Tesla Inc stood by its production targets for its Model 3 on Wednesday, assuring investors that its key new vehicle was on track, and sought to downplay increased wariness over its finances, saying it expected to achieve net profit in both its third and fourth quarters. Still, the company – which posted its worst-ever quarterly loss on Wednesday – warned it would shut down production for about 10 days during the second quarter, including its most recent stoppage in April. That temporary shutdown underscores how Tesla’s assembly line still needs work to produce its goal of 5,000 Model 3 vehicles per week by the end of June. Tesla said its spending had been trimmed and the company would spend less than $3 billion in capital expenditures in 2018, below its 2017 total of $3.4 billion.
“We have largely overcome this bottleneck,” wrote the Silicon Valley-based company in a release, referring to the manufacturing issues that have plagued the Model 3 battery module line at the Nevada Gigafactory. Tesla said it produced 2,270 Model 3s per week in the last week of April, up from 2,250 in the second week of the month. (https://bit.ly/2jn15SB) It said the net reservations for the Model 3, including configured orders not yet delivered, exceeded 450,000 at the end of the first quarter. Tesla built only 2,425 Model 3s in its fourth quarter. Automotive revenue rose only 1 percent from the prior quarter to $2.74 billion. Shares of the Palo Alto, California-based company were up nearly 1 percent at $303 in extended trading. Chief Executive Elon Musk twice last month said Tesla will not need a capital raise in 2018, due to profitability and positive cash flow in the third or fourth quarters.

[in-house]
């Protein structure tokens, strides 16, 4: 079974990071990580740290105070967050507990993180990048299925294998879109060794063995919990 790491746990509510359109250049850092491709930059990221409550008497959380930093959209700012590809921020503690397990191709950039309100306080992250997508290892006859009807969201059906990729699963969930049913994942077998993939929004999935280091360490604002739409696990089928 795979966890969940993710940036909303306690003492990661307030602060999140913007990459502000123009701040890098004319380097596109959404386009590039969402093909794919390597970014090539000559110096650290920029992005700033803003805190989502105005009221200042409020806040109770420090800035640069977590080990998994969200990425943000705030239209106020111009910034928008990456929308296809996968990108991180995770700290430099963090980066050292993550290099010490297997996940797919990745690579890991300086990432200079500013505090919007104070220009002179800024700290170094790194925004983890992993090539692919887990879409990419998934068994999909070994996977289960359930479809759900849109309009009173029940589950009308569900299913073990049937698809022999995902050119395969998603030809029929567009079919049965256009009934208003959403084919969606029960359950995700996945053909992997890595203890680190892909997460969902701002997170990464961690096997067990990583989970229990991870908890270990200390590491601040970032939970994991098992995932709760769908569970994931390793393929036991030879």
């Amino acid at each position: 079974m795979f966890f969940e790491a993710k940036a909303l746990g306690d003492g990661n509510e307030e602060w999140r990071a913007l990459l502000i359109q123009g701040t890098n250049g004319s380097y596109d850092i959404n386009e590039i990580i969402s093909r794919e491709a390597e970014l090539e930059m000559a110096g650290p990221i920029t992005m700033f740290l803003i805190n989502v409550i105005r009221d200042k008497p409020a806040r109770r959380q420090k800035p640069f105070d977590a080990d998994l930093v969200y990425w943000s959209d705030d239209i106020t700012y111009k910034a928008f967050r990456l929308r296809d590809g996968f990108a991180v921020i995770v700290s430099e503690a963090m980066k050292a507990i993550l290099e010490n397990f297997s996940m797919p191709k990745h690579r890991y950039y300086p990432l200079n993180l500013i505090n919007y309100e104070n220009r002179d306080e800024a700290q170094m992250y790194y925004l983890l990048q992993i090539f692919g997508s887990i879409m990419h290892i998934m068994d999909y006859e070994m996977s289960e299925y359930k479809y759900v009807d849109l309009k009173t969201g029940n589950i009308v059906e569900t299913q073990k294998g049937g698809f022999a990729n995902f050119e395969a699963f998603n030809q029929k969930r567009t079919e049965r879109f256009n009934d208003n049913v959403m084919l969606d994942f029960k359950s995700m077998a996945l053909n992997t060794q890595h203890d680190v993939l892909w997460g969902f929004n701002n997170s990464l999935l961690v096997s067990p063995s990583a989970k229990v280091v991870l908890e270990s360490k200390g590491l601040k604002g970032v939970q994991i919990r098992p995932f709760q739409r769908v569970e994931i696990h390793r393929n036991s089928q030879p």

Tesla reported a loss of $709.6 million, or $4.19 per share, for the first quarter ended March 31, compared with a loss of $330.3 million, or $2.04 per share, a year earlier. Excluding items, Tesla had a loss of $3.35 per share. Analysts had expected a loss of $3.58 per share, according to Thomson Reuters I/B/E/S. The company said it ended the quarter with $3.2 billion in cash after spending $655.7 million in quarterly capital expenses. The lack of Model 3 revenue has exacerbated Tesla’s cash burn as the company continues to spend on its assembly line and prepares for new investments on multiple projects in the pipeline, such as the Model Y and its Gigafactory. Moody’s, which downgraded Tesla last month, has estimated that Tesla will burn about $2 billion in cash this year.
The niche carmaker, which two years ago vowed to build 500,000 vehicles annually in 2018, has attracted legions of fans for its advanced technology and design. But the company rushed its Model 3 to market, making mistakes in manufacturing whose effects are now being felt, and investor skepticism has risen. Tesla faces a crucial time in its 15-year history, with the company under the gun to show it can efficiently and profitably build its first vehicle intended at high volume. Musk acknowledged error recently in over-automating the Model 3 assembly-line, but it is still unclear how long and costly it will be to unwind this mistake.
Musk has also engaged in a public dispute with federal safety regulators investigating a fatality involving a Tesla vehicle operating under the company’s partially autonomous Autopilot system. Tesla has said its system was “not perfect” but that the victim was at fault for not paying attention.